Why I Asked My Midwife to NOT Tell Me My Due Date

Why I Asked My Midwife to NOT Tell Me My Due Date

When I was pregnant the first time, I was fixated on my due date. I knew the date within the first few weeks of pregnancy and thought about it every day. I told everyone I knew, posted it online, practically circled it on my calendar in thick red sharpie: THIS IS THE DAY I WILL MEET MY BABY.

Maybe that’s why when the date came and went without any labor-like action, I was really emotional. I had a few anxiety-inducing thoughts about going past my due date:

  1. My husband and I were both big babies at birth. I was seriously worried about growing a mini-giant and having a tough time getting him out. (Need some encouragement about expecting a big baby? He ended up being 9 lbs 4 oz and everything went smoothly!)
  2. I was planning to deliver at a birth center with a midwife. I really did not want to have to transfer care and was afraid of risks popping up or never going into labor on my own. (ACOG says you’re not overdue until after 42 weeks. I had plenty of time!)
  3. My baby was due in mid December and I really did not want him to share a birthday with Christmas. (Really, what could I even do about this other than vow to always make his birthdays special?)
  4. I had focused a lot on preparing my body through nourishing it well and exercising; I had prepared my mind by practicing relaxation, reading good books/birth stories and talking with my husband every day about our goals for the birth. I was afraid of losing steam. It was like if you’re getting ready for a marathon that gets rained out and the day of the race is permanently TBD. Talk about a mind game!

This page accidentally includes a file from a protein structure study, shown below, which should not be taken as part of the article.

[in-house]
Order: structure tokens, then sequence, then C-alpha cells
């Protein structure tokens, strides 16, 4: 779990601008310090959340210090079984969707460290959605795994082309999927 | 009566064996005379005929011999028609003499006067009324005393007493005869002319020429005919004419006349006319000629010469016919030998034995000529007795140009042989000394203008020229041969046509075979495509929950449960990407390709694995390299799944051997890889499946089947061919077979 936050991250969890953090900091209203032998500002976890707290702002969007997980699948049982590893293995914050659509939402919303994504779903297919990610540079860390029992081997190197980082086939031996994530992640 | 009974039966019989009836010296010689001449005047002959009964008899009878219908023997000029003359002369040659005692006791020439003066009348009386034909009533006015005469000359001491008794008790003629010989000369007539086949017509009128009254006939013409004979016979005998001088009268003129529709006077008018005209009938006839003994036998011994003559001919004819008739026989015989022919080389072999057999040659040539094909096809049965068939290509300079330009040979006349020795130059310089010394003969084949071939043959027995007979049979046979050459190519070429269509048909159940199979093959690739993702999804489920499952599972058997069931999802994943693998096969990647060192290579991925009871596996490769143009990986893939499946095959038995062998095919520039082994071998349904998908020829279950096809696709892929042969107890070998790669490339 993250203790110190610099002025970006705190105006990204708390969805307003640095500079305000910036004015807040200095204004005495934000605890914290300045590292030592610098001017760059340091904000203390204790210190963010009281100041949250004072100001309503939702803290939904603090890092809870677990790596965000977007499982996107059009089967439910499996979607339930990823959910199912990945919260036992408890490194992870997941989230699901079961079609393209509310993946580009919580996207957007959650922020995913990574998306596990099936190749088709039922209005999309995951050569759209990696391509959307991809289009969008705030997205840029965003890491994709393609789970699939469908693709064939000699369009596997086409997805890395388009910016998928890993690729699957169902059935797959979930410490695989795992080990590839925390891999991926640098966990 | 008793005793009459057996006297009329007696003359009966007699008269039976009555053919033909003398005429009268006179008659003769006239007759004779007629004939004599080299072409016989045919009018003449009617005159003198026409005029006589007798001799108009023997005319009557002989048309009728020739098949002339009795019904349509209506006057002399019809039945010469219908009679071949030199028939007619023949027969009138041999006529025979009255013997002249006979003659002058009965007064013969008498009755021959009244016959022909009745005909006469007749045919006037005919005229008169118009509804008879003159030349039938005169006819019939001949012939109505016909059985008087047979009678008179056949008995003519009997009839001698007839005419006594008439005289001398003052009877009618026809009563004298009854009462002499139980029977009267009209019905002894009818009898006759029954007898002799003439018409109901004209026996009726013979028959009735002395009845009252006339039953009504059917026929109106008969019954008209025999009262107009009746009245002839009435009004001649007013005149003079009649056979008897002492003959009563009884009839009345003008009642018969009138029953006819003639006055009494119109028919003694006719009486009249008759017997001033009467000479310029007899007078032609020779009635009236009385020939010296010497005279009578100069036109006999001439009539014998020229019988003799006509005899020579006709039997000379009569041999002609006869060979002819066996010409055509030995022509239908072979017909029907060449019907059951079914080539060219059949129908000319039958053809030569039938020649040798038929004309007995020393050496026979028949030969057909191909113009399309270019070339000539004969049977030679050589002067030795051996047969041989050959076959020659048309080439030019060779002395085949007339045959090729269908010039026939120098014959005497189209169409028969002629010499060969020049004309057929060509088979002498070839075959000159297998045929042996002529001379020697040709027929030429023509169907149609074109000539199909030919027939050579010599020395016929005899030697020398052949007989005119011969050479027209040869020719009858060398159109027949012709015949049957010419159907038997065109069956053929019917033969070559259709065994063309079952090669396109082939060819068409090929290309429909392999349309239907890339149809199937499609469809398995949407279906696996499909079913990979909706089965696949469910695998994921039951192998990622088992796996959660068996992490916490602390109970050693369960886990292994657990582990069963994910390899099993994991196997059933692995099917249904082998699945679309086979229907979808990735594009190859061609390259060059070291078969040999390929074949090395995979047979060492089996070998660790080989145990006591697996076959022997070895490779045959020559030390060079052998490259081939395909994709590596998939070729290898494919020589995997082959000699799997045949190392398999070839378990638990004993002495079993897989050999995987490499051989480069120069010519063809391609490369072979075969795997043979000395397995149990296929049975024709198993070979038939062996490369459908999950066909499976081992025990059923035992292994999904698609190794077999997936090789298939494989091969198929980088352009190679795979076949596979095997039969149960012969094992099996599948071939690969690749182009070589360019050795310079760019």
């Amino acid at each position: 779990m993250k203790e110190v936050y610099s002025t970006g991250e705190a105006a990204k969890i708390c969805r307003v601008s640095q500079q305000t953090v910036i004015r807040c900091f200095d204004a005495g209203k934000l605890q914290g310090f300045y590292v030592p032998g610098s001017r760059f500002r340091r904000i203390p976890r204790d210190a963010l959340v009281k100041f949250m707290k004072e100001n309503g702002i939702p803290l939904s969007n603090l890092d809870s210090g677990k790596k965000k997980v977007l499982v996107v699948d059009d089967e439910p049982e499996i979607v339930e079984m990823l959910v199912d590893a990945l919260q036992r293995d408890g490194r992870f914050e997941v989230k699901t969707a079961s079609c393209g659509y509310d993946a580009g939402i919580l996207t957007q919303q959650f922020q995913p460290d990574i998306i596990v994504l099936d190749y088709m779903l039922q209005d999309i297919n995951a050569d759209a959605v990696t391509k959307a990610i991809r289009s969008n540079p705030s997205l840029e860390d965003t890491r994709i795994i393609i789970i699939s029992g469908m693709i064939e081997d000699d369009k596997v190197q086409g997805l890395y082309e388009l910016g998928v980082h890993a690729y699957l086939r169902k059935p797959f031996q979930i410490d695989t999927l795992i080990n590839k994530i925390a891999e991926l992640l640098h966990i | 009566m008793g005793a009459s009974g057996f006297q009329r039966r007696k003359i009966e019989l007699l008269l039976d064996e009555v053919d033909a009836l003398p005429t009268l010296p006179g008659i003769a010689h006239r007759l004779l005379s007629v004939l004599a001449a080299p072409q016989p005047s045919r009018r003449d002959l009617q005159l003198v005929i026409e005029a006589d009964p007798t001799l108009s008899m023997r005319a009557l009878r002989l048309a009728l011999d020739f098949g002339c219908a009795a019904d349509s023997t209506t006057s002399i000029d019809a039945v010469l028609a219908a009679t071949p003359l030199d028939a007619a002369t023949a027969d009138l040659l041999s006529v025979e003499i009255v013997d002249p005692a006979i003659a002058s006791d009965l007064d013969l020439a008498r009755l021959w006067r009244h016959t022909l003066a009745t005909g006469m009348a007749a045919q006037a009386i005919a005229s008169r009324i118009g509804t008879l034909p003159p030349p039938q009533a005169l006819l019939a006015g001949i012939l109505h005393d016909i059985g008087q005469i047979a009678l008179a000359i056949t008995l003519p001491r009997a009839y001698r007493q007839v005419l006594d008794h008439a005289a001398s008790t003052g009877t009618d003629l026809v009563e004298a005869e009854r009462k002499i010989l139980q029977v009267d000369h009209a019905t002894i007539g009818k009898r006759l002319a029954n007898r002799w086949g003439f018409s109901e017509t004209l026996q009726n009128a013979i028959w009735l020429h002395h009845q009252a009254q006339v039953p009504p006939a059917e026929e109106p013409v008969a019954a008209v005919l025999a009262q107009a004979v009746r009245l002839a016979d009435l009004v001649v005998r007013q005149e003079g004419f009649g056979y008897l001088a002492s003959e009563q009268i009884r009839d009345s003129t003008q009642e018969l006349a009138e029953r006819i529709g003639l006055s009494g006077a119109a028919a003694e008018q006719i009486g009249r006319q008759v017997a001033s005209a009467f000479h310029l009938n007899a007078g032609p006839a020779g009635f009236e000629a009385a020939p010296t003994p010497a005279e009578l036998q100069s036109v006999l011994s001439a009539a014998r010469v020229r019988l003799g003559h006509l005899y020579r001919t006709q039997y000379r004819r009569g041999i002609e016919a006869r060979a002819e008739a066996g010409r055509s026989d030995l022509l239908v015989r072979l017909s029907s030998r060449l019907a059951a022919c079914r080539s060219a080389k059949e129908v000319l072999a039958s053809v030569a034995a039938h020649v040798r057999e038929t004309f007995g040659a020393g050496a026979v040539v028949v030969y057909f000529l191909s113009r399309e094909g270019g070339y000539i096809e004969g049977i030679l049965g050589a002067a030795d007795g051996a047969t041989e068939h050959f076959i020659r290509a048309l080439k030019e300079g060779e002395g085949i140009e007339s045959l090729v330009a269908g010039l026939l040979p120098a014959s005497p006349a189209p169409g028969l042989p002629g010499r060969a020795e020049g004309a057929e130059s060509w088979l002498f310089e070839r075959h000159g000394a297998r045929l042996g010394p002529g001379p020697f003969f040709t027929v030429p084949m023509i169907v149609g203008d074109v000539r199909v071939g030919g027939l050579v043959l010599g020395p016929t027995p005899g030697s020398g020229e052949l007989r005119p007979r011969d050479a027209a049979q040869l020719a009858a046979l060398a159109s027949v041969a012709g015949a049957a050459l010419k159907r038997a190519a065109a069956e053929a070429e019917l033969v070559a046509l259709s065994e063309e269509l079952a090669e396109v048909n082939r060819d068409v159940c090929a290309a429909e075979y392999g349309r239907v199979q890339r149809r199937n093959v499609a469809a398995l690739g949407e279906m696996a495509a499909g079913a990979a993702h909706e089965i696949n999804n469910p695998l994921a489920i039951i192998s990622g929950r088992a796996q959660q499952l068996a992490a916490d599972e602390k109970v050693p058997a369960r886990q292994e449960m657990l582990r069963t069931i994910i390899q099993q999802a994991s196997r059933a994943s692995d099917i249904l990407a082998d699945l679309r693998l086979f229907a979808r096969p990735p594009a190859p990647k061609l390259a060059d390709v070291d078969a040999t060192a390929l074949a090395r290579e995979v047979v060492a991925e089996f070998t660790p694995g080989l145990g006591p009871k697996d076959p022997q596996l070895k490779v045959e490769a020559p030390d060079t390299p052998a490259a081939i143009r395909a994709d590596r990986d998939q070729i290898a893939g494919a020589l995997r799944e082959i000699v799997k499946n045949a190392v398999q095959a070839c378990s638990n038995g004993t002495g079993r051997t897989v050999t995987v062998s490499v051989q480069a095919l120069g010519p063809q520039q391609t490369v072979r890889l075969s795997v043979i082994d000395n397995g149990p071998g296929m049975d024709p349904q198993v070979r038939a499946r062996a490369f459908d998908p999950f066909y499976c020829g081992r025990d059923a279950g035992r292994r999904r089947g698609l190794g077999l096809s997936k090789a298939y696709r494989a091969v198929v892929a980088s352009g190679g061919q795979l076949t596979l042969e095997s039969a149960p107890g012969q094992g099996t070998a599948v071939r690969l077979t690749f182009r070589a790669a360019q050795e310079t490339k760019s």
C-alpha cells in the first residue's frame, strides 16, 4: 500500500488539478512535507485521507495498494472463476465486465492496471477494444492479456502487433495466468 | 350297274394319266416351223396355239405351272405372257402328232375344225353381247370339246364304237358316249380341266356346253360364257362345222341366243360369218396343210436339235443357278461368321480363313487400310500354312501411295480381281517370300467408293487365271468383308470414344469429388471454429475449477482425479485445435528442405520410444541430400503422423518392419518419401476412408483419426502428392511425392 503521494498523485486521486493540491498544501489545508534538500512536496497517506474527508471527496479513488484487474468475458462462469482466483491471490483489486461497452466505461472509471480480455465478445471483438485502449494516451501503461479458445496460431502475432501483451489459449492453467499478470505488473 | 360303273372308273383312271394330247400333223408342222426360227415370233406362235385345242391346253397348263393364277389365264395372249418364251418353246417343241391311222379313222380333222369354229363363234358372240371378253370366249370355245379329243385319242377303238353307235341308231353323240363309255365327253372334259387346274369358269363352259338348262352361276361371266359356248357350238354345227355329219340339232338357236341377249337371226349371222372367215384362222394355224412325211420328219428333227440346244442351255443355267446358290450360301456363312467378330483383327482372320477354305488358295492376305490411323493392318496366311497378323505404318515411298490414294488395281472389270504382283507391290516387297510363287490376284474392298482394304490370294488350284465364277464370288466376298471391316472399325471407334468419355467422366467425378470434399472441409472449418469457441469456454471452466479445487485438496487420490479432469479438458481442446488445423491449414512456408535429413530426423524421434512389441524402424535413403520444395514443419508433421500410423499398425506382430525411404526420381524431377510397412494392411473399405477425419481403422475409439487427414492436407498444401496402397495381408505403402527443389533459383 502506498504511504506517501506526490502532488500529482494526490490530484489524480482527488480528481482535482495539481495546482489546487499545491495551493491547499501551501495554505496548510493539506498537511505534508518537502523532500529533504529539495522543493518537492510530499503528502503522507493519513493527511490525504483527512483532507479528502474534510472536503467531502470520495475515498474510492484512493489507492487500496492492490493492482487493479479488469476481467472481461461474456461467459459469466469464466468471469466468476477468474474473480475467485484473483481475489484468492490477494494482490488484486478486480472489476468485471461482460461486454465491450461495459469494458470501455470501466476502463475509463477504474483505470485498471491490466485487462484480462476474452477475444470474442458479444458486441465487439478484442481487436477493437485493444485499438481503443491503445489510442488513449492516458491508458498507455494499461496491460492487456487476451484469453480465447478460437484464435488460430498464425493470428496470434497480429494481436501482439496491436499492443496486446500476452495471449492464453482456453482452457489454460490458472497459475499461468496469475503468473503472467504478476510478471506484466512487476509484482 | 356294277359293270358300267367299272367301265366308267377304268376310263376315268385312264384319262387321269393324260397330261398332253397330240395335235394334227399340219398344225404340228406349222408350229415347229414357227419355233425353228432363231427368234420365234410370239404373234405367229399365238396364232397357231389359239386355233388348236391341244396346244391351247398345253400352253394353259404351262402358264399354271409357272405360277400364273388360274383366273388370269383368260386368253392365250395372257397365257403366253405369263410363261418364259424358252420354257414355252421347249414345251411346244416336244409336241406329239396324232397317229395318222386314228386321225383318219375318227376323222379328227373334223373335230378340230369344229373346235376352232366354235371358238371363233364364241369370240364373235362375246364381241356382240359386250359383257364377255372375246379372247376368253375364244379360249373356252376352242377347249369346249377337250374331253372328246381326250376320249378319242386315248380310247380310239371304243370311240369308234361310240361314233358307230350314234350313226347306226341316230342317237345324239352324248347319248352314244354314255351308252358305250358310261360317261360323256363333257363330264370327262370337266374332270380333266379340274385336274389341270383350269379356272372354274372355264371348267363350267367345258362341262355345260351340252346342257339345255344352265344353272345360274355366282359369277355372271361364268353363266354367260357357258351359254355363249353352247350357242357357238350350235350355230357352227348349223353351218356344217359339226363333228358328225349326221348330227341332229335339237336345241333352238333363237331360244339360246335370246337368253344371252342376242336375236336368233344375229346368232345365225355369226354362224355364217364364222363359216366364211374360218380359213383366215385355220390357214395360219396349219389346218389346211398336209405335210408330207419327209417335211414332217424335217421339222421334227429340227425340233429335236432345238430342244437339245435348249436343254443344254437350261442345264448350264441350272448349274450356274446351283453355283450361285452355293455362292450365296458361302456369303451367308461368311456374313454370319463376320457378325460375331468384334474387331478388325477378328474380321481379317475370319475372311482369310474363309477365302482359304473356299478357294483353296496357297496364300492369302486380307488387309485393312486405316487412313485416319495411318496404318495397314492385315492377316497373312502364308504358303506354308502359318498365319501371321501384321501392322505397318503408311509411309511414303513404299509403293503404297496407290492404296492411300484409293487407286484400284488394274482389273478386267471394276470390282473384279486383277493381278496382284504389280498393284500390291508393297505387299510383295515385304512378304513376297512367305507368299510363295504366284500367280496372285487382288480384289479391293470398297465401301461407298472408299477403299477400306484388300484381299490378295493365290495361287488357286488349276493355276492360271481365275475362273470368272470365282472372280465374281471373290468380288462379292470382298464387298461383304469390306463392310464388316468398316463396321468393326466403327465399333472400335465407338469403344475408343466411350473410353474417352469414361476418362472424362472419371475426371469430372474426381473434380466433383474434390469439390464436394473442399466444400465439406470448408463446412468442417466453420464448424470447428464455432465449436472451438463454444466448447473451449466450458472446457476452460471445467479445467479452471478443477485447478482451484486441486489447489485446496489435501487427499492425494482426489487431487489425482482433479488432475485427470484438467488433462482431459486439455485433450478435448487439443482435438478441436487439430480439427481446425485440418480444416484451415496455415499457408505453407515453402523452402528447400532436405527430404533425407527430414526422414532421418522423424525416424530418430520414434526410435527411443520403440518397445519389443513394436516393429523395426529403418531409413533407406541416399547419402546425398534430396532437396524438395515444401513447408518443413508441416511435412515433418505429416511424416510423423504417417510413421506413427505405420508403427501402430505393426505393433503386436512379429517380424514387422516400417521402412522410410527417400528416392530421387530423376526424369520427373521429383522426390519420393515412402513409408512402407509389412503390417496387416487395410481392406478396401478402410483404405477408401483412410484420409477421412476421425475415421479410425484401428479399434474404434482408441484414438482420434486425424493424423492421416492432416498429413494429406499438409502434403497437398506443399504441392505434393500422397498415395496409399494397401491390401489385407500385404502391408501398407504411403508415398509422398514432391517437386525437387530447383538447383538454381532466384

The day I was due was a Sunday, so we went to church services. Several friends who knew I was due stopped by our pew to offer a joke about why our baby wasn’t here yet, how big I was getting or to ask when I would be induced. Maybe it was hormones or just feeling overwhelmed by all the things mentioned above, but I fought back tears through each encounter.

When we got home, I told my husband I didn’t want to leave the house again until I was in labor. Ha! It was kind of an exaggerated response, but I just did not need another reminder that I was still pregnant — I was well aware! There are actually a lot of reasons a baby may not be born on their EDD and, though I didn’t know it at the time, I would only have to wait for 4 more days for him to be ready. My son was born at the birth center, after an incredibly powerful, exhausting, life-changing labor and shares a birthday with my brother, which I actually think is special.

So, when I became pregnant the second time, I made an unpopular decision: I asked my midwife to not tell me my due date. 

Yes, I knew a time frame. I knew about how many weeks I was based on the tests we did at prenatal appointments or how often I was seeing my midwife, but I did not have a date circled on the calendar. I really didn’t even think about it very often.

When people asked my due date, I could honestly say, “I’m not sure! Baby should be here some time between Thanksgiving and New years.” It was liberating and in the days before the birth, I was happy and distracted. My baby ended up being born 5-8 days early (there were a couple of possible dates) and I was just so surprised to “already” be going into labor.

Even if you’d like to know your due date, consider not telling anyone or at least keeping the information a little more private — you may feel a little less like a watched pot while you’re playing the waiting game.

But if you do go past your due date, try not to worry. Check out these tips for staying sane and try to enjoy the last few days of pregnancy — you are not the only mother who has had to endure this lesson in patience.

One thought on “Why I Asked My Midwife to NOT Tell Me My Due Date”

  1. Due dates, hmmm! I had three children. My first was born almost two weeks past my due date, the second a week before the due date, and the third 17 days later. But, the extraordinary thing is: they all weighed exactly 8lb 1oz.

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